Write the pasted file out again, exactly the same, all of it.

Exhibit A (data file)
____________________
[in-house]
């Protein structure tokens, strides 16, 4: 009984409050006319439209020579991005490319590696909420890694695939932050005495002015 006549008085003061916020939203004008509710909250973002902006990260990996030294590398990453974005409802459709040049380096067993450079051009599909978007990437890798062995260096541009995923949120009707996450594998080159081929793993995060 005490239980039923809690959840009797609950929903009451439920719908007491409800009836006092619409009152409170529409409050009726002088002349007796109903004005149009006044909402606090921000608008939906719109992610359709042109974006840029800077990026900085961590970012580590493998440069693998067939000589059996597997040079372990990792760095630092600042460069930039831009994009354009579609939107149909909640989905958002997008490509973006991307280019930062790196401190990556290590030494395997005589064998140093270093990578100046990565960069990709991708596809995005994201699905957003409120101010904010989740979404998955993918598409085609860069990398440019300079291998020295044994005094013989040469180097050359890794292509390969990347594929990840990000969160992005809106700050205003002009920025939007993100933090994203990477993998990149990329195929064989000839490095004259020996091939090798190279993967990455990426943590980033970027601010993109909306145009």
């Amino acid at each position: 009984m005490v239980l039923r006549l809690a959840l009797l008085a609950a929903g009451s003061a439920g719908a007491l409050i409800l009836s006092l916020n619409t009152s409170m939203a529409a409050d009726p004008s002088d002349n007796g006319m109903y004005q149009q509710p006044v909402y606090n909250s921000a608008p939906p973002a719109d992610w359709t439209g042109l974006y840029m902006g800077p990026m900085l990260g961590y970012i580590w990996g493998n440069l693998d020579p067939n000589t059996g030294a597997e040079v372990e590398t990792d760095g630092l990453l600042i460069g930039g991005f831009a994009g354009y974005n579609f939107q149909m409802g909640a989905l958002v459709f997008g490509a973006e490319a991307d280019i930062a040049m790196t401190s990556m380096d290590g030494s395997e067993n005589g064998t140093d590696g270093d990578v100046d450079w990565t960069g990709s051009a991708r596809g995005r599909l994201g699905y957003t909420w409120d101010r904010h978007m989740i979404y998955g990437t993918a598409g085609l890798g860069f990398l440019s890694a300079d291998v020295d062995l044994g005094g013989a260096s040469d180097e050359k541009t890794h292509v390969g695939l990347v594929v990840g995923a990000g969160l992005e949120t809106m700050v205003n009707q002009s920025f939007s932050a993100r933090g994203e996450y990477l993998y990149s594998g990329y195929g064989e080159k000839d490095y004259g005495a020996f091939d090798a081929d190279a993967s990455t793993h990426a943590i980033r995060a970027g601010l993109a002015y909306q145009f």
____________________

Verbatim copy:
[in-house]
């Protein structure tokens, strides 16, 4: 009984409050006319439209020579991005490319590696909420890694695939932050005495002015 006549008085003061916020939203004008509710909250973002902006990260990996030294590398990453974005409802459709040049380096067993450079051009599909978007990437890798062995260096541009995923949120009707996450594998080159081929793993995060 005490239980039923809690959840009797609950929903009451439920719908007491409800009836006092619409009152409170529409409050009726002088002349007796109903004005149009006044909402606090921000608008939906719109992610359709042109974006840029800077990026900085961590970012580590493998440069693998067939000589059996597997040079372990990792760095630092600042460069930039831009994009354009579609939107149909909640989905958002997008490509973006991307280019930062790196401190990556290590030494395997005589064998140093270093990578100046990565960069990709991708596809995005994201699905957003409120101010904010989740979404998955993918598409085609860069990398440019300079291998020295044994005094013989040469180097050359890794292509390969990347594929990840990000969160992005809106700050205003002009920025939007993100933090994203990477993998990149990329195929064989000839490095004259020996091939090798190279993967990455990426943590980033970027601010993109909306145009």
């Amino acid at each position: 009984m005490v239980l039923r006549l809690a959840l009797l008085a609950a929903g009451s003061a439920g719908a007491l409050i409800l009836s006092l916020n619409t009152s409170m939203a529409a409050d009726p004008s002088d002349n007796g006319m109903y004005q149009q509710p006044v909402y606090n909250s921000a608008p939906p973002a719109d992610w359709t439209g042109l974006y840029m902006g800077p990026m900085l990260g961590y970012i580590w990996g493998n440069l693998d020579p067939n000589t059996g030294a597997e040079v372990e590398t990792d760095g630092l990453l600042i460069g930039g991005f831009a994009g354009y974005n579609f939107q149909m409802g909640a989905l958002v459709f997008g490509a973006e490319a991307d280019i930062a040049m790196t401190s990556m380096d290590g030494s395997e067993n005589g064998t140093d590696g270093d990578v100046d450079w990565t960069g990709s051009a991708r596809g995005r599909l994201g699905y957003t909420w409120d101010r904010h978007m989740i979404y998955g990437t993918a598409g085609l890798g860069f990398l440019s890694a300079d291998v020295d062995l044994g005094g013989a260096s040469d180097e050359k541009t890794h292509v390969g695939l990347v594929v990840g995923a990000g969160l992005e949120t809106m700050v205003n009707q002009s920025f939007s932050a993100r933090g994203e996450y990477l993998y990149s594998g990329y195929g064989e080159k000839d490095y004259g005495a020996f091939d090798a081929d190279a993967s990455t793993h990426a943590i980033r995060a970027g601010l993109a002015y909306q145009f």